To execute the rotational movement, the rotary vane 6 is coupled to an upper shaft 14 and a lower shaft 15. The shaft stem affords the possibility of mounting manual, electrical, hydraulic or pneumatic drive elements 16. For simple assembly and maintenance, the rotary vane 6 is fastened to the shafts 14, 15 with couple eccentricity in the axial direction and is equipped with slightly angle vane blades 7, 8 (see FIG. 3).
Each chamber has nozzles 17, 18 for flushing out the chambers 2, 3 with water and/or for admitting them to steam. If appropriate, solutions assisting disinfection can also be sprayed in. The nozzles 18 for the jets of water or solution are preferably designed as flat jet nozzles and are directed to the rotary vane 6 in the delivery chamber 2. Both chambers 2, 3 are connected to a condensate outflow 19 for discharging the steam and water introduced by the nozzles.
The shape of the delivery chamber 3 need be matched to the rotary vane 6 only to the extend that it is possible for the rotary vane 6 to swing between the closing positions. The delivery chamber 3 serves as a store for collecting the sluiced-in waste in order to transfer it to a treatment portion of a following appliance. For this, the delivery chamber is made funnel-shaped at the bottom and is equipped with a reciprocating feeder 20. The filling sluice can form the infeed portion of a compact disinfection or sterilisation unit, in which the infectious waste is treated thermally along a conveyor zone. If a prior comminution of the waste is necessary for this treatment, a comminuting device 21 can be connected directly to the bottom of the delivery chamber 3. Furthermore, the delivery chamber 3 can be connected to the atmosphere via a membrane-filter element.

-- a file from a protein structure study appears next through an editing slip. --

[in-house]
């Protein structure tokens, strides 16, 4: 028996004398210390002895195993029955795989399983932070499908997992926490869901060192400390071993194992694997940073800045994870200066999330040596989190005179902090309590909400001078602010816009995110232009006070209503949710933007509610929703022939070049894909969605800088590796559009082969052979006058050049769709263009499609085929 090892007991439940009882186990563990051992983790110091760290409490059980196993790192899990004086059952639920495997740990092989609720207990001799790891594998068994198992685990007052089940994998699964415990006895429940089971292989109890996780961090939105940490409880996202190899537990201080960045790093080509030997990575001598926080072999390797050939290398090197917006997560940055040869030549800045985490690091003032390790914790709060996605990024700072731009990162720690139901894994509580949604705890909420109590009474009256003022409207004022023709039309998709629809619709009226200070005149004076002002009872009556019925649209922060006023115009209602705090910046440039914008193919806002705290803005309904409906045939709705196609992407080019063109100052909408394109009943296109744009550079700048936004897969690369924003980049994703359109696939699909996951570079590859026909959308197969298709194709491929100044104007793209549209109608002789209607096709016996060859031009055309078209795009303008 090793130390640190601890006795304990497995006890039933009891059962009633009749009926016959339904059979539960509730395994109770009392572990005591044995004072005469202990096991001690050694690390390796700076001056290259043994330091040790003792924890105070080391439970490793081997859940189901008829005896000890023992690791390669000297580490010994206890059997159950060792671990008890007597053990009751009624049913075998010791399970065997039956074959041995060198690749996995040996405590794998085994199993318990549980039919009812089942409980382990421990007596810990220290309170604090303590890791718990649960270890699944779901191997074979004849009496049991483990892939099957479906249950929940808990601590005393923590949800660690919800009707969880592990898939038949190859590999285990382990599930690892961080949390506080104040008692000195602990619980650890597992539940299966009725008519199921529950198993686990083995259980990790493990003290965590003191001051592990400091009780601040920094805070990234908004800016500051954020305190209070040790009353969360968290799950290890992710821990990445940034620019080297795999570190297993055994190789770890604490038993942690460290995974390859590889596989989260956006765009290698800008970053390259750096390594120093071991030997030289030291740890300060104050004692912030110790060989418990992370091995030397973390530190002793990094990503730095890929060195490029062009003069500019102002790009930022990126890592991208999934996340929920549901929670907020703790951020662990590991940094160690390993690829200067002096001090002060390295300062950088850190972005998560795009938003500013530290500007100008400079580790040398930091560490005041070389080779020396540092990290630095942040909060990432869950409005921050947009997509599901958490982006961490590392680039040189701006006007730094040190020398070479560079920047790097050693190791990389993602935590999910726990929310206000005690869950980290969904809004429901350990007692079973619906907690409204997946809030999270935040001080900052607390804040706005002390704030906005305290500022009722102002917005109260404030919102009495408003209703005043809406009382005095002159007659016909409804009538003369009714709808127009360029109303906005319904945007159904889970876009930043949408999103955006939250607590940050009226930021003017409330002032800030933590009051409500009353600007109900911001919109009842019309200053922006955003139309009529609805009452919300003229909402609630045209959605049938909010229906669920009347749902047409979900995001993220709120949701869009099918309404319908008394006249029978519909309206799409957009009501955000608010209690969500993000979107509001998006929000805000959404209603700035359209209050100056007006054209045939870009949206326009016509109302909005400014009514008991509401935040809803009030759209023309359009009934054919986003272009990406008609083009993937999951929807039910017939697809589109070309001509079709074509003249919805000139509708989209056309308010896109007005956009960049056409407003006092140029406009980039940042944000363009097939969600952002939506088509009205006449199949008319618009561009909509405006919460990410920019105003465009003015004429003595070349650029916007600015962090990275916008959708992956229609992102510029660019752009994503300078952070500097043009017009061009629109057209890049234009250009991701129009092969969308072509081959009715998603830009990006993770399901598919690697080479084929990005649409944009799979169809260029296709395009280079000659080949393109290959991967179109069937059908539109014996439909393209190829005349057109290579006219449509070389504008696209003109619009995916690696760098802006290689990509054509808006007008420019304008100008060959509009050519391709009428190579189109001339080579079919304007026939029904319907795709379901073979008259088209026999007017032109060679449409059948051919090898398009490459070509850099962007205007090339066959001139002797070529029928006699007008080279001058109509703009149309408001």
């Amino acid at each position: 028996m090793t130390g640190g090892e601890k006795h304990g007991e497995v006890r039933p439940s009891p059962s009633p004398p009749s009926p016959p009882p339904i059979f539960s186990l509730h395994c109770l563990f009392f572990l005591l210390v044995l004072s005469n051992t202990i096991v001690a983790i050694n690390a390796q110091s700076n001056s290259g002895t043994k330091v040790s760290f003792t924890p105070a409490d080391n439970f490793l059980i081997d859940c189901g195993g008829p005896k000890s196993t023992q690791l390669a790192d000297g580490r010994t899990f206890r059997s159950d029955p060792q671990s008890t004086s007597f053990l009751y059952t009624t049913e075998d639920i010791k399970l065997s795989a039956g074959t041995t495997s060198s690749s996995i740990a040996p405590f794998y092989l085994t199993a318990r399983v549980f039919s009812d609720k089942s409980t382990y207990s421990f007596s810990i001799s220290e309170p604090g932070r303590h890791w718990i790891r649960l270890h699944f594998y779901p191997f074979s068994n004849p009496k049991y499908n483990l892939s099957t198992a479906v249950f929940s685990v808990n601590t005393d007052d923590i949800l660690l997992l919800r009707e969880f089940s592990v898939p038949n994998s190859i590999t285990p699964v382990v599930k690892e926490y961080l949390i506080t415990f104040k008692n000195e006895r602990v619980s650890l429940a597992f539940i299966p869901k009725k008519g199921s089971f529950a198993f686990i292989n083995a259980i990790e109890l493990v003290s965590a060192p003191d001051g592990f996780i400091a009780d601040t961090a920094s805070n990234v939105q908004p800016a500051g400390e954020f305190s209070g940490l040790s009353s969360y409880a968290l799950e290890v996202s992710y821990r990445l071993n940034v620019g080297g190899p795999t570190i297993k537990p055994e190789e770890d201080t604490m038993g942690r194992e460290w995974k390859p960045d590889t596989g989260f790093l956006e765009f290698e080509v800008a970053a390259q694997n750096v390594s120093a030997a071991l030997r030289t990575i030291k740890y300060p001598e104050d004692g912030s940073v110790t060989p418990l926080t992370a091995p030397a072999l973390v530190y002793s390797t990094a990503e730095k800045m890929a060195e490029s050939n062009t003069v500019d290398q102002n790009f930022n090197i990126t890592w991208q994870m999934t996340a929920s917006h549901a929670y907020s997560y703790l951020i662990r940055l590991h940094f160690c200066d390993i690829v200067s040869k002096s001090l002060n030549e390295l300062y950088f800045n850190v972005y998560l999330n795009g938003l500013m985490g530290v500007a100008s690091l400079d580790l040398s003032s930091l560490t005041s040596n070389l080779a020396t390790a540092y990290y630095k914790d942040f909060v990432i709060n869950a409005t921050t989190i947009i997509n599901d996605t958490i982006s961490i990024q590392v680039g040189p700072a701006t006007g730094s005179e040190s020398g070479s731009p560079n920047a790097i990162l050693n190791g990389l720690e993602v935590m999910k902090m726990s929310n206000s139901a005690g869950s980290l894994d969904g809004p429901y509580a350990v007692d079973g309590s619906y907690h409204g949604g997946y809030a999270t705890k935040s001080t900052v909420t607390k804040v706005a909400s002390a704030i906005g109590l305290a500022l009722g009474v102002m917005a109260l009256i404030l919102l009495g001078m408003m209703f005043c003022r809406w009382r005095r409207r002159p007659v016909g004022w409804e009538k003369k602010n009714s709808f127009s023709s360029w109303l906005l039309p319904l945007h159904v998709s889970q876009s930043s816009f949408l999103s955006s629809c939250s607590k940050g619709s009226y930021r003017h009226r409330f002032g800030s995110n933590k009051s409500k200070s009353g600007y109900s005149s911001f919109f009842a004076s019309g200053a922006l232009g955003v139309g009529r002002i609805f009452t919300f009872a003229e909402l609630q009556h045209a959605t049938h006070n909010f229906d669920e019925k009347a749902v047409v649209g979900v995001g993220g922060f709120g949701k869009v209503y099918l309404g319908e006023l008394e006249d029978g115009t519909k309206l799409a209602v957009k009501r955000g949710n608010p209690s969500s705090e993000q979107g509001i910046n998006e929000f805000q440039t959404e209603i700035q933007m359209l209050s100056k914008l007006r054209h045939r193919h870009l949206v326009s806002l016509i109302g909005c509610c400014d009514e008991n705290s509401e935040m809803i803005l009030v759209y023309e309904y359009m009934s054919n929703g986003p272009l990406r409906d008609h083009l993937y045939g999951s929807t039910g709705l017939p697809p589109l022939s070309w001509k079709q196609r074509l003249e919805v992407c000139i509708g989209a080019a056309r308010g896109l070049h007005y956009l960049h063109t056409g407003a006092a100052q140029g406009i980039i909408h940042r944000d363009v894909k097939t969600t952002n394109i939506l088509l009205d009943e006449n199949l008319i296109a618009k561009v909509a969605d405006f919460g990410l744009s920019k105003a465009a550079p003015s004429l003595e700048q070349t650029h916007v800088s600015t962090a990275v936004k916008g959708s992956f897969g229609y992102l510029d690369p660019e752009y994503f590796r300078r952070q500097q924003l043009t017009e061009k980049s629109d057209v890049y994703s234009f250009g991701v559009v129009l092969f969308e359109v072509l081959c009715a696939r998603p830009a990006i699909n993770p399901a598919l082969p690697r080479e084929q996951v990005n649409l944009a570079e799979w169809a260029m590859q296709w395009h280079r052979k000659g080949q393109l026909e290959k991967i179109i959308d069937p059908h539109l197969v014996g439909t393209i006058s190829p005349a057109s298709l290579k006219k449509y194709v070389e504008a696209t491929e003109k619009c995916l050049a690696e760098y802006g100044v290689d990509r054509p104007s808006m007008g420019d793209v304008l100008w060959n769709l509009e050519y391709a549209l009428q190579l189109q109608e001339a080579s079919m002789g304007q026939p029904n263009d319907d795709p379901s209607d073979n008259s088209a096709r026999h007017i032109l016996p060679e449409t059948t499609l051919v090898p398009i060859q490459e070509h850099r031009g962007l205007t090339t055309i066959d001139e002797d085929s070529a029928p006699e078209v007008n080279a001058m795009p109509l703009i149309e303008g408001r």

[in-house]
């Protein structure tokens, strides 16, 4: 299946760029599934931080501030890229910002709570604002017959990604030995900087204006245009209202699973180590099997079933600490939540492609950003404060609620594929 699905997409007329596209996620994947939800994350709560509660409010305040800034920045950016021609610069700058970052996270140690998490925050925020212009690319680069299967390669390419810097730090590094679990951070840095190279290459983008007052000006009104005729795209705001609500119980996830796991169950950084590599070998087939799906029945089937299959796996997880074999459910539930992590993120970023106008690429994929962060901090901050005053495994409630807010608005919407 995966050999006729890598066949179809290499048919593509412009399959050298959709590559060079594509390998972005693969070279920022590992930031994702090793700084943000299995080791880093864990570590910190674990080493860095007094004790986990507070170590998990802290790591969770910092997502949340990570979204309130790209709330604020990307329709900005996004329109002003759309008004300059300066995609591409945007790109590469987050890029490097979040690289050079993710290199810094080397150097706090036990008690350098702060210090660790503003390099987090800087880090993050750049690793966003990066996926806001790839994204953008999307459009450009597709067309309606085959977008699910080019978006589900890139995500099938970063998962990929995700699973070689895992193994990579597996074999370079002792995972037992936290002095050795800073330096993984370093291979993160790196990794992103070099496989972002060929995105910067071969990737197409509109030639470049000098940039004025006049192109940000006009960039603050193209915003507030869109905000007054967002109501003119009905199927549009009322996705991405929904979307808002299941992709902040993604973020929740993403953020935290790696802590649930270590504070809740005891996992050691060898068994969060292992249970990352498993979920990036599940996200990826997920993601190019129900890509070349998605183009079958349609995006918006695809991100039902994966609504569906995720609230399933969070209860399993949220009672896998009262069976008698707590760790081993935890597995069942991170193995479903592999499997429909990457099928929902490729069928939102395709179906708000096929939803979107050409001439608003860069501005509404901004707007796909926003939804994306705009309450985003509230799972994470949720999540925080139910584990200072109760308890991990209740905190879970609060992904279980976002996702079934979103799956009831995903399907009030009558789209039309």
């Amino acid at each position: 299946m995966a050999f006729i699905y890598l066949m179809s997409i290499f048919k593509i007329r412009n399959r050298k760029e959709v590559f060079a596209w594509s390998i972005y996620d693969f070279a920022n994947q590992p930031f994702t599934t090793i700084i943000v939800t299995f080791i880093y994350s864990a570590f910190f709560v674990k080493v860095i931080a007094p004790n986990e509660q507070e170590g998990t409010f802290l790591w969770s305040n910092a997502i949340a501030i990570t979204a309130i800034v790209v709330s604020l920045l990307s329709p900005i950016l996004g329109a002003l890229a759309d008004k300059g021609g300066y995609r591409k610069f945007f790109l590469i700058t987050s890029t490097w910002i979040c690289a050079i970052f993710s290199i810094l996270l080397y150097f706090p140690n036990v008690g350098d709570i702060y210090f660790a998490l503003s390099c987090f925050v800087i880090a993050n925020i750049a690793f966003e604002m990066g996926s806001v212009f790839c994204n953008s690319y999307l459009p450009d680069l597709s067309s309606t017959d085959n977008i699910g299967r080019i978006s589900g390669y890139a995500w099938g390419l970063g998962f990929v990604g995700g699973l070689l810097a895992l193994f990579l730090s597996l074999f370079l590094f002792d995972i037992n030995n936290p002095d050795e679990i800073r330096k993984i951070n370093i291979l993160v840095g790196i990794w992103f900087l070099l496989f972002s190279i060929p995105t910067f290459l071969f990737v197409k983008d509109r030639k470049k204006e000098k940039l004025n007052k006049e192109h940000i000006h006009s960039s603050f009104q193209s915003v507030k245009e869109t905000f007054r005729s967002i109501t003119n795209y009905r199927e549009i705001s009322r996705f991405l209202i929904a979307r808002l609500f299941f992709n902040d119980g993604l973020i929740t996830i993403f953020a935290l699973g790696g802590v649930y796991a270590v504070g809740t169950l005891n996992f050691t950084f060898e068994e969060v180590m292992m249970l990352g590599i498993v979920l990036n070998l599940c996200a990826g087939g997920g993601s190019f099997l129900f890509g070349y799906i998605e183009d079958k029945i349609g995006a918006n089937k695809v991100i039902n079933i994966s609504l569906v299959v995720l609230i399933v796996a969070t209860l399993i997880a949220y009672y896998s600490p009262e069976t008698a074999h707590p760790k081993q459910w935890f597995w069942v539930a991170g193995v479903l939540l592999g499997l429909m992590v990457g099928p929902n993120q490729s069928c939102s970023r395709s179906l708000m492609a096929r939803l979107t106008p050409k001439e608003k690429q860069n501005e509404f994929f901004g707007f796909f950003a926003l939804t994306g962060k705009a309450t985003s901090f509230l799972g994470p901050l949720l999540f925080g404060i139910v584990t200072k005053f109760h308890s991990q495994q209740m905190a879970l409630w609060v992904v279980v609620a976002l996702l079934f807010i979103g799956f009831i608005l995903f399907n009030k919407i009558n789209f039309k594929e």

The sluice housing 1 preferably consists of high-grade steel and can be made heatable.
The sluice operation with the filling sluice described above can be carried out as follows;
The rotary vane 6 is brought into the closing position, and a sealed-off separation between the filling chamber 2 and delivery chamber 3 is obtained by inflating the sealing element 10. The filling chamber 2 is cleaned and disinfected via the injection points 17, 18. The cover 4 of the filling chamber 2 is thereafter opened and the infectious waste introduced. After this infeed has ended, the cover 4 is closed and the air bled from the sealing element 10, with the result that the sealingly closing engagement of the rotary vane 6 with the inner wall 9 of the sluice housing 1 comes loose. The rotary vane 6 is then rotated forwards or backwards, during which the vane blade 7 or 8 rotating into the filling chamber 2 pushes the introduced waste in front of it and throws it into the delivery chamber 3 opened as a result of the rotational movement of the rotary vane 6. After a rotation of approximately 180°, the rotary vane 6 is in the closing position on the opposite side. The sealing element 10 is thereupon inflated, in order once again to obtain a sealingly closing separation of the emptied filling chamber 2 from the delivery chamber 3. The filling chamber 2 is then cleaned and disinfected again. Before every sluicing operation, the side of the rotary vane 6 facing the delivery chamber 3 is cleaned. The filling chamber 2 can then be filled again and further sluice operations carried out accordingly.